The Captive by Fiona King Foster (Review by Amanda Woodruff)

2 min read

3 stars

In the opening of this book by Fiona King Foster, Foster introduces us to Brooke and her family. Brooke lives on a farm with her husband Milo and her two daughters, and they live a very modest lifestyle. Each and every season Brooke counts each crop to ensure they will be able to make ends meet, which they hardly manage to do. Despite all of their hardships Brooke enjoys the life she has made for herself on the farm.

Brooke and Milo attend an auction looking for items to use on the farm to help them make a profit. While there they hear a bounty being placed on a wanted person. Brooke freezes once she hears the name of the person the bounty is on.

Brooke has kept her past, her real name and her family a secret from Milo. Brooke notices things aren’t as they seem in the garden shed and ends up finding the person who the bounty is on (name withheld to avoid spoilers).

Brooke decides to take the person captive and turn him in herself. She moves quickly fearing that the captive’s family members are on the way, packs a few items fearing for her safety and the well-being of her family as well as the life she has built and takes her husband and children on a horrendous journey in the dead of winter to another town miles upon miles away to collect the bounty, leave town, continue to remain who she says she is and start over.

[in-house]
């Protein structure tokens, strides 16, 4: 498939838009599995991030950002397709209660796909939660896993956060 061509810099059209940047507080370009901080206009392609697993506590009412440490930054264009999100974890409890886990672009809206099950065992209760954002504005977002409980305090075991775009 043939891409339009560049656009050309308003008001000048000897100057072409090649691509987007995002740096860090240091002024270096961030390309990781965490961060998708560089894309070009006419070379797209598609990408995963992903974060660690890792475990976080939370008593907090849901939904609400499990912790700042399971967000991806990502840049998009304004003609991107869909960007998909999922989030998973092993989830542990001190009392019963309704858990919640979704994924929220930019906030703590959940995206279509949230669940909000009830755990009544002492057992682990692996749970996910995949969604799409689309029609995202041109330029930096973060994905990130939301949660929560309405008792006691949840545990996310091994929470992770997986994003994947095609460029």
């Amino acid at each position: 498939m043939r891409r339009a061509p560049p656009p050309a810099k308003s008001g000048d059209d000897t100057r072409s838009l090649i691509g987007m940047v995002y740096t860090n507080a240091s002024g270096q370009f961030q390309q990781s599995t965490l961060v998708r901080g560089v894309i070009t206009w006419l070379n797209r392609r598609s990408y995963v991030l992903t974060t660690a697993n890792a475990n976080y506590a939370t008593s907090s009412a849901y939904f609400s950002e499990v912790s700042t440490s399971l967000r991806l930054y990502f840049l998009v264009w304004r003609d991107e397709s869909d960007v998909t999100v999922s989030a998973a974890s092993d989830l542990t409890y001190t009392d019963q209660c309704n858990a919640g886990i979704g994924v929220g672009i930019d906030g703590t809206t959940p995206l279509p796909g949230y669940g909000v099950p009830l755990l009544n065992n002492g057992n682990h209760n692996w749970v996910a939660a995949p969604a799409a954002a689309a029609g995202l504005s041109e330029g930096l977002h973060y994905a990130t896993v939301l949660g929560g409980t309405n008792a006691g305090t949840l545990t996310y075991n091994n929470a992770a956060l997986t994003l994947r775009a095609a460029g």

This book contains a lot of flashbacks to Brooke’s life with her siblings and parents as well as a Rival family, and the things they were into such as “chalk” which is a homemade drug that Brooke’s family begins to produce in order to survive.

We follow along on this journey to deliver this wanted fugitive to the deputy, the family is not prepared for all that they will encounter on their mission and my heart broke for the children and her husband (who had no idea what was going on).

I was a bit confused due to the lack of technology the lack of cell service and the over reliance on horses for transportation. I’m not entirely sure what time period this book is based in.

Some parts of the book are described in graphic detail and I would caution a reader who may be sensitive to such topics.

I found the book to end quite abruptly and was looking for a little bit more. Overall I rate this book 3 stars.

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